So when I saw a post with a title beginning with “The absolute perfect thing”, I got a little skeptical.  Especially considering that since the account was created a year ago, NYChipster has done nothing but submit links to Crowdtilt campaigns:


Most of his comments are on his own posts, but a few fell on posts by other users including marek12886 who has also posted nothing but Crowdtilt content:


While on the phone with James, I brought up the NYChipster account (hadn’t discovered marek12886 yet) and asked if he was affiliated with the account in any way.  He genuinely didn’t seem to know anything about it, so I asked if he was using a PR firm that might be operating shill accounts.  Through some more discussion he confirmed that he was almost certain NYChipster was in some way involved with the PR firm that they were using.  He  went as far as to say that he found the username ironic since the firm isn’t located in New York, but he wouldn’t tell me which firm he was using.

Though he did offer to divulge this information if I removed our original article.

We will not be removing that article, but we are more than happy to publish an official response from the Vybe team should they choose to send us one.  The tips link on the top right forwards to both myself and Occam’s Chainsaw.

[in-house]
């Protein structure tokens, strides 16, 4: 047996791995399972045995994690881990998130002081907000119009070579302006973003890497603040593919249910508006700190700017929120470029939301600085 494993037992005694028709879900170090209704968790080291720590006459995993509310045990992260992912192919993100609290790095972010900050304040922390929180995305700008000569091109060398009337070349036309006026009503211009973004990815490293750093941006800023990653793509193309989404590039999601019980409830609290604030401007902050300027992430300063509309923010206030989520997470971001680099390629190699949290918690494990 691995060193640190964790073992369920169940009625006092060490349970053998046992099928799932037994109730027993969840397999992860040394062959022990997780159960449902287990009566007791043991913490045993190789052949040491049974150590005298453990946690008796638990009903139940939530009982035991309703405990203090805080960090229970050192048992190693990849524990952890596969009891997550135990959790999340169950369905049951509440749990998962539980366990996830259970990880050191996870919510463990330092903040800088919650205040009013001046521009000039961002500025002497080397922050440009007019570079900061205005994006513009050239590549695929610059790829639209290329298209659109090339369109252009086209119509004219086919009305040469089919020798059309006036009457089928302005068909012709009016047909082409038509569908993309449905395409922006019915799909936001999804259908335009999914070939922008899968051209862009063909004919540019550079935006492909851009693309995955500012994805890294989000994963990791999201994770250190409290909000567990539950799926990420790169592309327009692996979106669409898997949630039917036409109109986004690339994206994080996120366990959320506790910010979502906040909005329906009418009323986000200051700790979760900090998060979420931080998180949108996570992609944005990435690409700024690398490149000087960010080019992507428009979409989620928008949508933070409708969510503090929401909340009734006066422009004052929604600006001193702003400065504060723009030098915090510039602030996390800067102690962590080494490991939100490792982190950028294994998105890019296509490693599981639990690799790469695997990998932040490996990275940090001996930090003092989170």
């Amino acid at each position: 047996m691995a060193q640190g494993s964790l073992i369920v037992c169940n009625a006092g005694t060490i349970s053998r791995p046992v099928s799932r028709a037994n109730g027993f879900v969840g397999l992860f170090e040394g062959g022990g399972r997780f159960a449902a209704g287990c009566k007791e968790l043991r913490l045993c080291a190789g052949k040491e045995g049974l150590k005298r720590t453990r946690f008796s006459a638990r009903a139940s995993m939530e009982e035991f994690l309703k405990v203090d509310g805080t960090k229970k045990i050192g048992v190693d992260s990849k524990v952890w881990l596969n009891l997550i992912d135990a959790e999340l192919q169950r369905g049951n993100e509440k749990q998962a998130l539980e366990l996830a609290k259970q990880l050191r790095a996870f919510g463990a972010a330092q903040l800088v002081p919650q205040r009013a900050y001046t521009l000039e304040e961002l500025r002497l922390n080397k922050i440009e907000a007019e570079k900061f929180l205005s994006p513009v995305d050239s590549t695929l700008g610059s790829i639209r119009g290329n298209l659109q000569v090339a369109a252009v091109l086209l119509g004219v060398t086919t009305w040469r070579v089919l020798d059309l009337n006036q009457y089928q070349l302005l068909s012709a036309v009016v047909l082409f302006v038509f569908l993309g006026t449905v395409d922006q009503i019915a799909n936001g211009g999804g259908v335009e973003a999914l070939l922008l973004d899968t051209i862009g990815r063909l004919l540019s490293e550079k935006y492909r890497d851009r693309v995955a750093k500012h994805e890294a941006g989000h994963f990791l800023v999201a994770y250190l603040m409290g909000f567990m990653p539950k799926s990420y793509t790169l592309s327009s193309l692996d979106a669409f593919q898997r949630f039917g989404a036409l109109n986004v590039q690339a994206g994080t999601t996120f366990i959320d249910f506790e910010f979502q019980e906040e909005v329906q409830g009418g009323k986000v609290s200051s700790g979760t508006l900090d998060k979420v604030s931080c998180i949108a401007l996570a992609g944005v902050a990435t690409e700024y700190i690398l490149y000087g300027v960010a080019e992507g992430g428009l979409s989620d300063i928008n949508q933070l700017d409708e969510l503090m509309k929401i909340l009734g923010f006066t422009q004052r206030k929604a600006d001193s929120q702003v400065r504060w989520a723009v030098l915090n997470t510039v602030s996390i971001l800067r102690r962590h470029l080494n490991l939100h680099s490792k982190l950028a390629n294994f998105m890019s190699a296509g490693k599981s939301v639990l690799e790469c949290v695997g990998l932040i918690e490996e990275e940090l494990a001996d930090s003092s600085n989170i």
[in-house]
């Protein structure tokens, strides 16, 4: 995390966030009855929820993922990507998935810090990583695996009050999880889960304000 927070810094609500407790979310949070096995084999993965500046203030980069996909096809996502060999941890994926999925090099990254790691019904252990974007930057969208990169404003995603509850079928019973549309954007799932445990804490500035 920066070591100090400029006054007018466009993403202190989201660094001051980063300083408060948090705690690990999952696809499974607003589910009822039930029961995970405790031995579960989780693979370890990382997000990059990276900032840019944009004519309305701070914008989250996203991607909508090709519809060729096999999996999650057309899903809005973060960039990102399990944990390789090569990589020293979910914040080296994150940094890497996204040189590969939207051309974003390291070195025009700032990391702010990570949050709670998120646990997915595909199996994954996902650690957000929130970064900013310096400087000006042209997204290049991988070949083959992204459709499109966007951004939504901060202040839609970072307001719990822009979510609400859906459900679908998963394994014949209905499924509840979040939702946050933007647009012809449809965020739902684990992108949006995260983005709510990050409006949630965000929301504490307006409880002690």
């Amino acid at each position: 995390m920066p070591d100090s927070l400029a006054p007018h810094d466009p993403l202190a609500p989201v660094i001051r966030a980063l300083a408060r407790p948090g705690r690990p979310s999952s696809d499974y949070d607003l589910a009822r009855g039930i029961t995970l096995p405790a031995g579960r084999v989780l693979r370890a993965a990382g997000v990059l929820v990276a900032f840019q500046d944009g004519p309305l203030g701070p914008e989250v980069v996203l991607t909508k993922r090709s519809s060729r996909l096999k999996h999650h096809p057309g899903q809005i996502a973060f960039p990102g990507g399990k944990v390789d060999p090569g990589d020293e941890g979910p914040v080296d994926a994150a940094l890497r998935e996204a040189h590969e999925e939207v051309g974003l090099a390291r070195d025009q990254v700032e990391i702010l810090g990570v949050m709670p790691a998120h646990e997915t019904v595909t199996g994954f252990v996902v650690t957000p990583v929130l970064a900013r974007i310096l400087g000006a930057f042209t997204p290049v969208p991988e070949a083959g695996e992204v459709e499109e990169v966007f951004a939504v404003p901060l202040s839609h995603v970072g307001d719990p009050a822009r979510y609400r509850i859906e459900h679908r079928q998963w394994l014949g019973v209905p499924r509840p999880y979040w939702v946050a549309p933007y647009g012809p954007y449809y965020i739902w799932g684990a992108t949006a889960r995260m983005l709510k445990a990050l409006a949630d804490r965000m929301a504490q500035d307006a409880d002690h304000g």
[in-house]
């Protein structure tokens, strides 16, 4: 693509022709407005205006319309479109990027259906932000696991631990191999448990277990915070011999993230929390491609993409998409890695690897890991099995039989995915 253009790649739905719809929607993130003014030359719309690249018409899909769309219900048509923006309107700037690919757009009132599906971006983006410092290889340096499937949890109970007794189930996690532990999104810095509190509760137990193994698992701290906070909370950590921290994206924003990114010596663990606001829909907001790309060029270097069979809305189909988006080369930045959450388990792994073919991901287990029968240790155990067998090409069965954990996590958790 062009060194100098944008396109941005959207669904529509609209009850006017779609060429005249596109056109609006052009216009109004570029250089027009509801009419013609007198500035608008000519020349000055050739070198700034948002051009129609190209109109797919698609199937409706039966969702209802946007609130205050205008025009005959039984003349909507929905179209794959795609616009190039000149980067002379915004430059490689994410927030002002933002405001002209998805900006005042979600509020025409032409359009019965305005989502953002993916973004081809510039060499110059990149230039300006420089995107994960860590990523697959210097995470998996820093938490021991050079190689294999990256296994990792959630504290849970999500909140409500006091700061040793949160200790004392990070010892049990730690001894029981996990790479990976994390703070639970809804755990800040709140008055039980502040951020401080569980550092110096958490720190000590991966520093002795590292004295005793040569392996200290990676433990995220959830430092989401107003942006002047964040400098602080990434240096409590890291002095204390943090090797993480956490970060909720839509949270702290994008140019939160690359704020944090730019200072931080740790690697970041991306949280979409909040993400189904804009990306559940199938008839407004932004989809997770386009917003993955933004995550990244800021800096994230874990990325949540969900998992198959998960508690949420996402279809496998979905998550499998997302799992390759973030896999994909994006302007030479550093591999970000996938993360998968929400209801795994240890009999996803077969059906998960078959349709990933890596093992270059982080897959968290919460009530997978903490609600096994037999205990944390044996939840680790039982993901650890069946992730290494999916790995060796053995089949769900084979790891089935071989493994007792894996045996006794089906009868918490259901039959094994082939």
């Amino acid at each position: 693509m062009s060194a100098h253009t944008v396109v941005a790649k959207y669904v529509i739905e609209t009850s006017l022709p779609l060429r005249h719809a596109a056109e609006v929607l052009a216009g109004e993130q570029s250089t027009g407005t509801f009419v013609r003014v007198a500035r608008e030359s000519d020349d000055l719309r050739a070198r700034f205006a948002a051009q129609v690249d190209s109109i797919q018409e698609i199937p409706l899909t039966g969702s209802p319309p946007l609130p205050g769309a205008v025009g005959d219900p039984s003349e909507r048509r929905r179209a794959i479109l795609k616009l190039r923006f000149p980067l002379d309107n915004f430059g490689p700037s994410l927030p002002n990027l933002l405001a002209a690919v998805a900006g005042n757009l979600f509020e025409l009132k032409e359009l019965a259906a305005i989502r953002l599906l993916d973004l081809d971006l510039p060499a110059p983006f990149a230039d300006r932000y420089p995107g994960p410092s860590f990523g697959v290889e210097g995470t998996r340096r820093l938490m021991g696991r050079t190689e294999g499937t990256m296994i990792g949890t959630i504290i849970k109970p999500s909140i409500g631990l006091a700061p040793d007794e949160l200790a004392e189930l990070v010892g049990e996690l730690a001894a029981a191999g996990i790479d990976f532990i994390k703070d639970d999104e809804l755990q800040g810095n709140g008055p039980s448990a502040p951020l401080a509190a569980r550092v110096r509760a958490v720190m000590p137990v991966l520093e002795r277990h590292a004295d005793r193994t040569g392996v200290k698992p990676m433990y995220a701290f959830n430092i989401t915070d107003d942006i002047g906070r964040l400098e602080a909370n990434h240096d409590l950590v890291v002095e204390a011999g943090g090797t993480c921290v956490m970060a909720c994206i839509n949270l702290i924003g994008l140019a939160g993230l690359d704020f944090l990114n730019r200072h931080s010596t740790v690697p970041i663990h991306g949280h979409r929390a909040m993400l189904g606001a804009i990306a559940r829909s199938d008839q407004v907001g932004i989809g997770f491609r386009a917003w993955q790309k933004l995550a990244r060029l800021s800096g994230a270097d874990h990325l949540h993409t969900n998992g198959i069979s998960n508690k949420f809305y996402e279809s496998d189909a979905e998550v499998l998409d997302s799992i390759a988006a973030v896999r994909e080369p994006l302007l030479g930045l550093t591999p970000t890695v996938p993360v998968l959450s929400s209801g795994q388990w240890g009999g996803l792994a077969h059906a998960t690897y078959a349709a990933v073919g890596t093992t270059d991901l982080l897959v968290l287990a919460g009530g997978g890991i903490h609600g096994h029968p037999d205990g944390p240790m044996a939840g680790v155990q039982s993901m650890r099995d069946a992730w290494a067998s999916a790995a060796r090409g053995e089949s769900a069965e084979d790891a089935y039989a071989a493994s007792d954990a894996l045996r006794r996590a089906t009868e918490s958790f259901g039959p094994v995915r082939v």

{ 7 comments to read ... please submit one more! }

  1. Christoph Wagner

    Wow, so they managed to make themselves look even scammier? Not bad. Great job you guys, keep up the good work 🙂

    PS: Can you offer some kind of registration with confirmation that has no captchas? Just took me 5 reloads to get a captcha I could read -.-

  2. I have to admit that this twist in the story plus the use of shady PR agency astroturfing to drum up interest in what would otherwise appear to be grassroots funding campaigns is way more interesting than the cheap vibrating wrist band to begin with.

  3. Vybe sounds like a SCAM with many negative reviews from innocent people that paid them money with no products delivered to date — and no responses from Vybe owners.

  4. If anyone stumbles across this when Googling Vybe to try to get a refund, I just wanted you to know, it is possible. I have a shipping address you can send it to and I persistently e-mailed engelo@wearvybe.com. Do not let them tell you they can’t refund you. I got a full refund back to my card a week ago. Read the reviews on the app in i Tunes. Most people are equally frustrated at a lackluster product that still fails to live up to it’s hype.

  5. I own a Vybe, for a week now. It works fine.
    I have nothing to do with any USA company. I’m from the Netherlands.
    You can buy a Vybe fine. It will take 3 weeks to arrive (to Europe) so just know that.

  6. They took everyone’s money and stated The Dollar Shave Club. Look it up!